Integrating Quantum Dot Instruments on Solar Sails For Breakthrough Distant Exploration

Missions to the outer planets are an important and exciting part of NASA’s goals because these scarcely visited worlds, particularly the ice giants Neptune and Uranus, undoubtedly hold secrets about our solar system. Unlocking these discoveries will enable us to better understand Earth and the formation and evolution of our solar system and countless others. However, due to the high cost and production scaling difficulty, outer solar system exploration has been extremely limited: celestial bodies beyond Saturn have been visited only once in more than 60 years of space exploration. Furthermore, long travel time scales up mission complexity by adding to operations cost, the need for expertise retention over the mission lifetime, and the chance of hardware failures in the harsh space environment.

Above – Graphic depiction of SCOPE: ScienceCraft for Outer Planet Exploration Credits: Mahmooda Sultana

Solar sails may offer a drastically new approach for deep space exploration paving the way to low cost and fast-transit missions. Recent studies, including NIAC studies, indicate that solar sails can reach over 10 AU/year which would allow us to reach Uranus in less than 2 years and Neptune in less than 3 years, unprecedented with today’s propulsion technology. Nevertheless, owing to very stringent mass requirement, solar sails have limited capability for science payloads when compared to flagship class mission spacecraft.

Here, researchers propose a ScienceCraft – a game changing mission concept that integrates a science instrument and spacecraft into one monolithic structure. By printing a quantum dot-based spectrometer, developed by the PI Sultana (ROSES), directly on the solar sail material, developed by CoI Davoyan, they would create a breakthrough spacecraft architecture allowing an unprecedented parallelism and throughput of data collection, and rapid travel across the solar system. Unlike conventional solar sails that serve only to propel small cubesats, ScienceCraft puts its vast area at use for spectroscopy, pushing the boundary of scientific exploration of outer solar system. ScienceCraft offers an attractive low resource platform that can enable science missions at a significantly lower cost and provide a large number of launch opportunities as a secondary payload. Several ScienceCraft working synchronously would be capable of reaching Neptune-Triton system in just a few years and enable acquisition of large amounts of data.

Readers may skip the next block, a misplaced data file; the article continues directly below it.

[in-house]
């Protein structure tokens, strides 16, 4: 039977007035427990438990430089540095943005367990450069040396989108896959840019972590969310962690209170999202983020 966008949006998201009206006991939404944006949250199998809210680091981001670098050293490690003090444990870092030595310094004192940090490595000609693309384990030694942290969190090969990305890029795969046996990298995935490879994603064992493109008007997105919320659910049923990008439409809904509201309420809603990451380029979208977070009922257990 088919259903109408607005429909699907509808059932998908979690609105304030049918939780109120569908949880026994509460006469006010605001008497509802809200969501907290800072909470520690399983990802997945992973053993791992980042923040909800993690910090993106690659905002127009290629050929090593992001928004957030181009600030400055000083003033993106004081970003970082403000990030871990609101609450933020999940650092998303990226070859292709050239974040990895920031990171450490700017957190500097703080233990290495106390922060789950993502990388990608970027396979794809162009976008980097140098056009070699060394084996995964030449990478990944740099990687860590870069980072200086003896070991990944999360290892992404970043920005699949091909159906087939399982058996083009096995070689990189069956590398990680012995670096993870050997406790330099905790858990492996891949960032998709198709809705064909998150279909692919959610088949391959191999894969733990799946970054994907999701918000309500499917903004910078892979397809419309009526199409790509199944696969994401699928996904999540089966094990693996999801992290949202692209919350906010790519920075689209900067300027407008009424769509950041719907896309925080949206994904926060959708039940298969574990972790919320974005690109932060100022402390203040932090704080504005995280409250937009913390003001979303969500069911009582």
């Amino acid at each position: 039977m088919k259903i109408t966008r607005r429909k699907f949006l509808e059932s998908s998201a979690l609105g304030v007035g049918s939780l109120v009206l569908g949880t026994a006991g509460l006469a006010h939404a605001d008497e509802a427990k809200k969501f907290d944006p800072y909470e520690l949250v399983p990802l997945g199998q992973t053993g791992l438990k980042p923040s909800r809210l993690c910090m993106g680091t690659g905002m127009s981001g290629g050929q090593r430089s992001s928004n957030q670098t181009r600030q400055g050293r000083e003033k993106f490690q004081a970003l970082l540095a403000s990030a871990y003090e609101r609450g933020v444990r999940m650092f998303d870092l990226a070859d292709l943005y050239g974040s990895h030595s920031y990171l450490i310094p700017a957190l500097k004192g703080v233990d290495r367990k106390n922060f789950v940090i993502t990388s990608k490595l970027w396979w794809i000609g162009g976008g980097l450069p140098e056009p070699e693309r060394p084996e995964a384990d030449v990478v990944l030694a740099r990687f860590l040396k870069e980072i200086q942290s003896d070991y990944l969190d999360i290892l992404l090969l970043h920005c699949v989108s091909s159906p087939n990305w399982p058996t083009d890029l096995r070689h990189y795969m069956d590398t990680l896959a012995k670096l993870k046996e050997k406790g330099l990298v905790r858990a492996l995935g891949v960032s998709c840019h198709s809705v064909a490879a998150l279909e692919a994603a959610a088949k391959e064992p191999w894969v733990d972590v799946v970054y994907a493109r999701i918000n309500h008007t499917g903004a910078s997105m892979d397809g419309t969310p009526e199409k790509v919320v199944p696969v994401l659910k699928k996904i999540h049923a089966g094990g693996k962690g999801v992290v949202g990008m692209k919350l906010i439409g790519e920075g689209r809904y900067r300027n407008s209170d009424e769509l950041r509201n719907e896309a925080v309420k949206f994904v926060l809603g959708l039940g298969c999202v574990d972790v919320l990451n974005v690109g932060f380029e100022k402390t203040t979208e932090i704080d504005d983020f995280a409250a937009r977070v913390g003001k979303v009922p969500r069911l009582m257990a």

2 thoughts on “Integrating Quantum Dot Instruments on Solar Sails For Breakthrough Distant Exploration”

  1. Is there some was to stop the solar sail at the destination that I am not seeing?
    Flybys are nice, but you get way more data with something that goes into orbit around the planet you are investigating.
    Perhaps this could be usefully combined with a kilopower reactor & an ion drive. Use the solar sail to get the spacecraft moving toward the outer planet & use the ion drive powered by the reactor to slow down to go into orbit at the planet. This would take longer to get there but send back much more data. The reactor could power eg: radar & high bandwidth communications back to earth.

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